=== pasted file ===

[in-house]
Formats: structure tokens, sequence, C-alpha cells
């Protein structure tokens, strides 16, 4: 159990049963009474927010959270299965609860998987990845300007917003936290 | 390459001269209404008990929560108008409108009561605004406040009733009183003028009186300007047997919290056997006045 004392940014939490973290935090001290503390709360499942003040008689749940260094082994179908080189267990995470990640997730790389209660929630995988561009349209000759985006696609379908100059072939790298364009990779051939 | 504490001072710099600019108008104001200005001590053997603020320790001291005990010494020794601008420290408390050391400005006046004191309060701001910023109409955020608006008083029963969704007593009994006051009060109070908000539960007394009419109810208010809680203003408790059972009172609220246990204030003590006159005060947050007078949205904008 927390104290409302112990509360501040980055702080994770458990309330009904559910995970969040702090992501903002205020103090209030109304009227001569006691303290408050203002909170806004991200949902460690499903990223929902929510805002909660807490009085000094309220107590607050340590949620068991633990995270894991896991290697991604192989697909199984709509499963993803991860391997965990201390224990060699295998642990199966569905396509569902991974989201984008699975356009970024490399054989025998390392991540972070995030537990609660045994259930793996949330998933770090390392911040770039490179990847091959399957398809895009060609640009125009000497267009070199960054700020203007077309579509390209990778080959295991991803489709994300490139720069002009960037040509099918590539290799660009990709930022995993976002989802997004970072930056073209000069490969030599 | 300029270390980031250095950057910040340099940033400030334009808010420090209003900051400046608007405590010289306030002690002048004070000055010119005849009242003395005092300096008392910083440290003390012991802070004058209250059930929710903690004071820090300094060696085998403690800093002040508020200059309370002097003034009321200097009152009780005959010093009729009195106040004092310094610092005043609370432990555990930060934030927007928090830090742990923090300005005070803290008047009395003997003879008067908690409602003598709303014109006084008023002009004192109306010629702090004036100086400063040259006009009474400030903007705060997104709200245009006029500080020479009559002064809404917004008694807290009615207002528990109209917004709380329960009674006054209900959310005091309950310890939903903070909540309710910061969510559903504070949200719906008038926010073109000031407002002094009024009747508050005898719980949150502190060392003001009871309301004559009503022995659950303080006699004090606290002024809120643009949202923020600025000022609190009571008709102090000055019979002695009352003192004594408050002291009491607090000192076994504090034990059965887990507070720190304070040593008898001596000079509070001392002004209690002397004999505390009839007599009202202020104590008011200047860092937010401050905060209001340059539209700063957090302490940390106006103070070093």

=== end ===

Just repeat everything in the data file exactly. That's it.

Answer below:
[in-house]
Formats: structure tokens, sequence, C-alpha cells
């Protein structure tokens, strides 16, 4: 159990049963009474927010959270299965609860998987990845300007917003936290 | 390459001269209404008990929560108008409108009561605004406040009733009183003028009186300007047997919290056997006045 004392940014939490973290935090001290503390709360499942003040008689749940260094082994179908080189267990995470990640997730790389209660929630995988561009349209000759985006696609379908100059072939790298364009990779051939 | 504490001072710099600019108008104001200005001590053997603020320790001291005990010494020794601008420290408390050391400005006046004191309060701001910023109409955020608006008083029963969704007593009994006051009060109070908000539960007394009419109810208010809680203003408790059972009172609220246990204030003590006159005060947050007078949205904008 927390104290409302112990509360501040980055702080994770458990309330009904559910995970969040702090992501903002205020103090209030109304009227001569006691303290408050203002909170806004991200949902460690499903990223929902929510805002909660807490009085000094309220107590607050340590949620068991633990995270894991896991290697991604192989697909199984709509499963993803991860391997965990201390224990060699295998642990199966569905396509569902991974989201984008699975356009970024490399054989025998390392991540972070995030537990609660045994259930793996949330998933770090390392911040770039490179990847091959399957398809895009060609640009125009000497267009070199960054700020203007077309579509390209990778080959295991991803489709994300490139720069002009960037040509099918590539290799660009990709930022995993976002989802997004970072930056073209000069490969030599 | 300029270390980031250095950057910040340099940033400030334009808010420090209003900051400046608007405590010289306030002690002048004070000055010119005849009242003395005092300096008392910083440290003390012991802070004058209250059930929710903690004071820090300094060696085998403690800093002040508020200059309370002097003034009321200097009152009780005959010093009729009195106040004092310094610092005043609370432990555990930060934030927007928090830090742990923090300005005070803290008047009395003997003879008067908690409602003598709303014109006084008023002009004192109306010629702090004036100086400063040259006009009474400030903007705060997104709200245009006029500080020479009559002064809404917004008694807290009615207002528990109209917004709380329960009674006054209900959310005091309950310890939903903070909540309710910061969510559903504070949200719906008038926010073109000031407002002094009024009747508050005898719980949150502190060392003001009871309301004559009503022995659950303080006699004090606290002024809120643009949202923020600025000022609190009571008709102090000055019979002695009352003192004594408050002291009491607090000192076994504090034990059965887990507070720190304070040593008898001596000079509070001392002004209690002397004999505390009839007599009202202020104590008011200047860092937010401050905060209001340059539209700063957090302490940390106006103070070093």